Critical DoS Flaw found in OpenSSL — How It Works

September 23rd, 2016

The OpenSSL Foundation has patched over a dozen vulnerabilities in its cryptographic code library, including a high severity bug that can be exploited for denial-of-service (DoS) attacks.

OpenSSL is a widely used open-source cryptographic library that provides encrypted Internet connections using Secure Sockets Layer (SSL) or Transport Layer Security (TLS) for the majority of websites, as well

Posted in ddos attack, denial-of-service attacks, digital Certificate, dos attack, hacking news, OpenSSL, OpenSSL vulnerability, SSL Certificate, Vulnerability | Comments (0)

OpenSSL Patches Bring Last Update for 0.9.8 and 1.0.0 Branches

December 4th, 2015

The OpenSSL Software Foundation patched four vulnerabilities on Thursday, likely the last time that two older versions of the software library will receive updates.

Posted in DOS, OpenSSL, OpenSSL updates, patches, vulnerabilities, Web Security | Comments (0)

Core Infrastructure Initiative Launches Open Source Security Badge Program

August 18th, 2015

The Core Infrastructure Initiative, which has funded OpenSSL among other open source security projects, announced a badge program that evaluates secure development best practices.

Posted in Adam Shostack, CII, Core Infrastructure Initiative, Emily Ratliff, Open Source, Open Source Security, OpenSSL, OpenSSL audit, Secure development, Tom Ritter, vulnerabilities, Web Security | Comments (0)

Census Project Identifies Open Source Tools at Risk

July 10th, 2015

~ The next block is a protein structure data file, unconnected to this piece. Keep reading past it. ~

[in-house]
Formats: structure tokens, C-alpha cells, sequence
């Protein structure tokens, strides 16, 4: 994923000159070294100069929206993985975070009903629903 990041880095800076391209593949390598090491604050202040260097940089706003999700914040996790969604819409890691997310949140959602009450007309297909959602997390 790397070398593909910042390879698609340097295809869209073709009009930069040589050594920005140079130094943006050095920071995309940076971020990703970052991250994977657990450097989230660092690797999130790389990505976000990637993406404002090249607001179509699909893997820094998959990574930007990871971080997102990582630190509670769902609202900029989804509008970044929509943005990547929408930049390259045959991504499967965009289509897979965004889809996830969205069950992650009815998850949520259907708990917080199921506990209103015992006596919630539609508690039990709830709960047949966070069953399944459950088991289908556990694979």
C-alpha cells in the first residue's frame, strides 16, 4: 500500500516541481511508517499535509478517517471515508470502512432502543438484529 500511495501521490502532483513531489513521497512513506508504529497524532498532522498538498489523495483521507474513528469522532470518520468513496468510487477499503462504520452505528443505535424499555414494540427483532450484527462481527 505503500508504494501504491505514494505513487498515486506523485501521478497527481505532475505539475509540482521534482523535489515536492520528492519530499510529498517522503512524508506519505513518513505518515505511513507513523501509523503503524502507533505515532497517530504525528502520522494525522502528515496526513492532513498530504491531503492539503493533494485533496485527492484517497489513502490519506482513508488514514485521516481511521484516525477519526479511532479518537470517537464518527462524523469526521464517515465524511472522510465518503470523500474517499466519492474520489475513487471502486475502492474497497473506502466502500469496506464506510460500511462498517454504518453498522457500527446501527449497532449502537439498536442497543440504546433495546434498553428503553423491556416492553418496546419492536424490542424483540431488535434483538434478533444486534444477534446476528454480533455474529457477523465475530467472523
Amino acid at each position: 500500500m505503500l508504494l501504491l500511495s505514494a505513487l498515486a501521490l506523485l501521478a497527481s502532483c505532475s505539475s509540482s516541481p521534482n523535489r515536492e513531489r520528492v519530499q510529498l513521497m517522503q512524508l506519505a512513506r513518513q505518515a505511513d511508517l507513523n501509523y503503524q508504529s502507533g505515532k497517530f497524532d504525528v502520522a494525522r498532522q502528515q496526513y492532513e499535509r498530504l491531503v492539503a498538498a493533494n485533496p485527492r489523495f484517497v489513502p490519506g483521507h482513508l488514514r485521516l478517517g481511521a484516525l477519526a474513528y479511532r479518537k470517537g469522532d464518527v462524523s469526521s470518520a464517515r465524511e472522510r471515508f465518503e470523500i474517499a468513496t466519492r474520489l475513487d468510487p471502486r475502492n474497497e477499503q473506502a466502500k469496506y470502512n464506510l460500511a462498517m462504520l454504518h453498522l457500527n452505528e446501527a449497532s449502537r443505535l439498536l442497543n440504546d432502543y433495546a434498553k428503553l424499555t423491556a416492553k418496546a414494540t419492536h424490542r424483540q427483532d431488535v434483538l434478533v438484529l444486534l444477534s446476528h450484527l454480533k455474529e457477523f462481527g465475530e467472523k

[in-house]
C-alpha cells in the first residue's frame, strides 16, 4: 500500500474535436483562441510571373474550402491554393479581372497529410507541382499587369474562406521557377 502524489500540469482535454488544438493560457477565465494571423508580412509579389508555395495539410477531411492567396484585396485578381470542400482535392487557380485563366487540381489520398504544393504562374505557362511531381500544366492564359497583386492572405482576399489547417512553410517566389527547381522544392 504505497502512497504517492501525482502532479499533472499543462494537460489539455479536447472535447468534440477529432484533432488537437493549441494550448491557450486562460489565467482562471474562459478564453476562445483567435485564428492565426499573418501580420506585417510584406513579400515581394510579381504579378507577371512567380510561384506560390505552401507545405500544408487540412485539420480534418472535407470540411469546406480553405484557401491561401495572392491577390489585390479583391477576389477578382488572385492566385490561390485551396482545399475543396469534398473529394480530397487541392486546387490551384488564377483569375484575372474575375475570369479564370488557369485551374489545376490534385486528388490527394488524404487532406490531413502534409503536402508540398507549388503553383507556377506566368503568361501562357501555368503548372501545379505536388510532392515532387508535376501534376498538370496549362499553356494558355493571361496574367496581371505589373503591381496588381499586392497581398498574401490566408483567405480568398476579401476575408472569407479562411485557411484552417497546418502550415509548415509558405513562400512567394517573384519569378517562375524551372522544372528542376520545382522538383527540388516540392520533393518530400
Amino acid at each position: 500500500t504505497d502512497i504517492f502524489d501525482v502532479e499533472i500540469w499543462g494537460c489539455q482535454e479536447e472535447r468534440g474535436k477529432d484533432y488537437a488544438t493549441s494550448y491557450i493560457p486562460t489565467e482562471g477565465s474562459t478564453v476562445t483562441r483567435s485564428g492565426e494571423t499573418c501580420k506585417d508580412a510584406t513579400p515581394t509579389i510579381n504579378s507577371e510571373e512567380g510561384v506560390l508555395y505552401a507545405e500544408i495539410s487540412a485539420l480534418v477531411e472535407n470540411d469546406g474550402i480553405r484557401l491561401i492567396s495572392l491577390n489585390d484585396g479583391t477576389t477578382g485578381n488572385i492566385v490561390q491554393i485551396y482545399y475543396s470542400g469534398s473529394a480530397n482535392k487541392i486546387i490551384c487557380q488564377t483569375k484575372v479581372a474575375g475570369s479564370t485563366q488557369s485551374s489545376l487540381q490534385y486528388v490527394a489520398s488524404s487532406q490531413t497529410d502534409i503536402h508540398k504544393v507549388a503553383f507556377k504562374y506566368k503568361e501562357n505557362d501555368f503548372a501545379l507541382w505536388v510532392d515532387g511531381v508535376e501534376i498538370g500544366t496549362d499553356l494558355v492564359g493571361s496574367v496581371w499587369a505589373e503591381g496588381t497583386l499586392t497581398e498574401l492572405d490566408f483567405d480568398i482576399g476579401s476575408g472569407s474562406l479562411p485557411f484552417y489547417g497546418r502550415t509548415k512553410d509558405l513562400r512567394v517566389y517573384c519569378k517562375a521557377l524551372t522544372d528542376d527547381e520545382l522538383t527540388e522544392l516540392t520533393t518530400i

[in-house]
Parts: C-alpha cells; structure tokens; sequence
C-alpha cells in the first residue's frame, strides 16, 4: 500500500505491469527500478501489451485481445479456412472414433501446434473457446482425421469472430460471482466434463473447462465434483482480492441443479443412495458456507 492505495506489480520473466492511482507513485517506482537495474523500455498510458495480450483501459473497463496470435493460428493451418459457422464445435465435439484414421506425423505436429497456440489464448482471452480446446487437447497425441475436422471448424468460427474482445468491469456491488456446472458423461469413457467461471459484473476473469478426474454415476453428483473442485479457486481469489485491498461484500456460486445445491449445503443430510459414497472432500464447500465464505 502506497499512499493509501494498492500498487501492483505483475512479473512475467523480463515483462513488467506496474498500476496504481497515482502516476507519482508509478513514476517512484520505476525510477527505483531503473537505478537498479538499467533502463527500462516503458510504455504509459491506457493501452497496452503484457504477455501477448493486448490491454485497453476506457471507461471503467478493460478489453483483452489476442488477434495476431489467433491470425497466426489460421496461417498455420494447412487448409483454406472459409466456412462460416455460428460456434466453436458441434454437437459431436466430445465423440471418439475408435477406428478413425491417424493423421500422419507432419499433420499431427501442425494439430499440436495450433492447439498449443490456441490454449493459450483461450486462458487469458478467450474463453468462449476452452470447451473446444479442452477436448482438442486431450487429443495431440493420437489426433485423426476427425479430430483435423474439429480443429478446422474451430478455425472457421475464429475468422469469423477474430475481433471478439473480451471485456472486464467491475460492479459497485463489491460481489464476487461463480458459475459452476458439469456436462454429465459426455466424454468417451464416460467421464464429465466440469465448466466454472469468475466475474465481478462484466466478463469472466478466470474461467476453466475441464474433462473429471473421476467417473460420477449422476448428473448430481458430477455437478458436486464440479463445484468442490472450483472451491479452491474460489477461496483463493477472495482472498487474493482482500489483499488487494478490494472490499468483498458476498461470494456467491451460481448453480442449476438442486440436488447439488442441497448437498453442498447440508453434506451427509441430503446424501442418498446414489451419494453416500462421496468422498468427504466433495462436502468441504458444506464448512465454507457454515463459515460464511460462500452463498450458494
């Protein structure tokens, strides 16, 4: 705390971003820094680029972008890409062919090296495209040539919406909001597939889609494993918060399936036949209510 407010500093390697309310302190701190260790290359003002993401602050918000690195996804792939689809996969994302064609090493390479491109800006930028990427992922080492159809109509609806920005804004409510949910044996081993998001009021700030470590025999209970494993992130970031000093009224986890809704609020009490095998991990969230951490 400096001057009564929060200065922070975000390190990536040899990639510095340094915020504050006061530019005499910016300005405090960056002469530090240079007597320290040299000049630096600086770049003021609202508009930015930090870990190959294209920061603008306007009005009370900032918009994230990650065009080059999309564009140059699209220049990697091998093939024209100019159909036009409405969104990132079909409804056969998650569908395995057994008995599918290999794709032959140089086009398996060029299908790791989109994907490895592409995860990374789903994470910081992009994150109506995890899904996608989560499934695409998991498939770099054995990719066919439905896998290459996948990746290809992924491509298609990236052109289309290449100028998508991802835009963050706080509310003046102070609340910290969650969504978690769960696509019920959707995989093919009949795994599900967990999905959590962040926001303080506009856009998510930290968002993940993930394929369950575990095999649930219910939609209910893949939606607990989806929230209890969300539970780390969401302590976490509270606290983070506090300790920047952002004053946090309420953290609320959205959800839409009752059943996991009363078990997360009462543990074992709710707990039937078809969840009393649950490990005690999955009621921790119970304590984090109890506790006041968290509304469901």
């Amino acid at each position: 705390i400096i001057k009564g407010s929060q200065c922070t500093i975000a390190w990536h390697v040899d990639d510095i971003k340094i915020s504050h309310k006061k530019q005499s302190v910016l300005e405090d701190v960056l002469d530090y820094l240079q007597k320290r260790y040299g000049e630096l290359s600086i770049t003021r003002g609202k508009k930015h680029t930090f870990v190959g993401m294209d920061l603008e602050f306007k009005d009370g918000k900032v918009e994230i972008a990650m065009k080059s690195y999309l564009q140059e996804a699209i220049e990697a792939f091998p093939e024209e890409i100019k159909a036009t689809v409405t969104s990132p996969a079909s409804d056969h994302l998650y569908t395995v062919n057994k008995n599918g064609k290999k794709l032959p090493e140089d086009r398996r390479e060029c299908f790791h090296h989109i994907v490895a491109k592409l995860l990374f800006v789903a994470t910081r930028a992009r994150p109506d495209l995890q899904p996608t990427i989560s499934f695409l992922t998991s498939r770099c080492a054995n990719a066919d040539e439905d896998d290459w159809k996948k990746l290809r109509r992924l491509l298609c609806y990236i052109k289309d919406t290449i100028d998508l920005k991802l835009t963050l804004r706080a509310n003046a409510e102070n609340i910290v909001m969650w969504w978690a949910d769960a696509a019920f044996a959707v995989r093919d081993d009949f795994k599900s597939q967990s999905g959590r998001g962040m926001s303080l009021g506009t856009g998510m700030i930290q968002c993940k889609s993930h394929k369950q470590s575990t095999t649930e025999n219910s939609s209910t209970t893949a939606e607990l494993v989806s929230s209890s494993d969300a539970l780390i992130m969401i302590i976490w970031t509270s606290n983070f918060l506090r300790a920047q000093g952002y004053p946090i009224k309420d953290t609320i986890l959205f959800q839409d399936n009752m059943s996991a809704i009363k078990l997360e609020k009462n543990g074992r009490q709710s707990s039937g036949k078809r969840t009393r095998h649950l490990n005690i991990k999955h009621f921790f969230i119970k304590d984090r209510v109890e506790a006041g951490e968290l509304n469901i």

The Linux Foundation’s Core Infrastructure Initiative announced it was releasing to open source data from the Census Project, which uses metrics identify under-resourced open source projects at risk.

Posted in Census Project, Core Infrastructure Initiative, critical infrastructure, David Wheeler, Emily Ratliff, Florian Weimer, Linux Foundation, Open Source Security, open source software, OpenSSL, OpenSSL audit, security metrics, vulnerabilities, Web Security | Comments (0)

Critical OpenSSL Flaw Allows Hackers to Impersonate Any Trusted SSL Certificate

July 9th, 2015

The mysterious security vulnerability in the widely used OpenSSL code library is neither HeartBleed nor FREAK, but it’s critical enough to be patched by sysadmins without any delay.

OpenSSL Foundation released the promised patch against a high severity vulnerability in OpenSSL versions 1.0.1n and 1.0.2b, resolving a certificate forgery issue in the implementations of the crypto protocol.

Posted in CVE-2015-1793, hacking news, OpenSSL, OpenSSL vulnerability, SSL TLS security, Vulnerability, website security, Zero-Day Vulnerability | Comments (0)

OpenSSL to Patch Undisclosed High Severity Vulnerability this Thursday

July 7th, 2015

Attention Please! System Administrator and anyone relying on OpenSSL should be prepared to switch to a new version of the open-source crypto library that will be released this Thursday 9th July.

OpenSSL is a widely used open-source software library that provides encrypted Internet connections using SSL/TLS for majority of websites, as well as other secure services.

The new versions of

Posted in hacking news, Heartbleed bug, HTTPS encryption, OpenSSL, OpenSSL vulnerability, POODLE SSL Attack, SSL TLS security, SSL vulnerability, Vulnerability | Comments (0)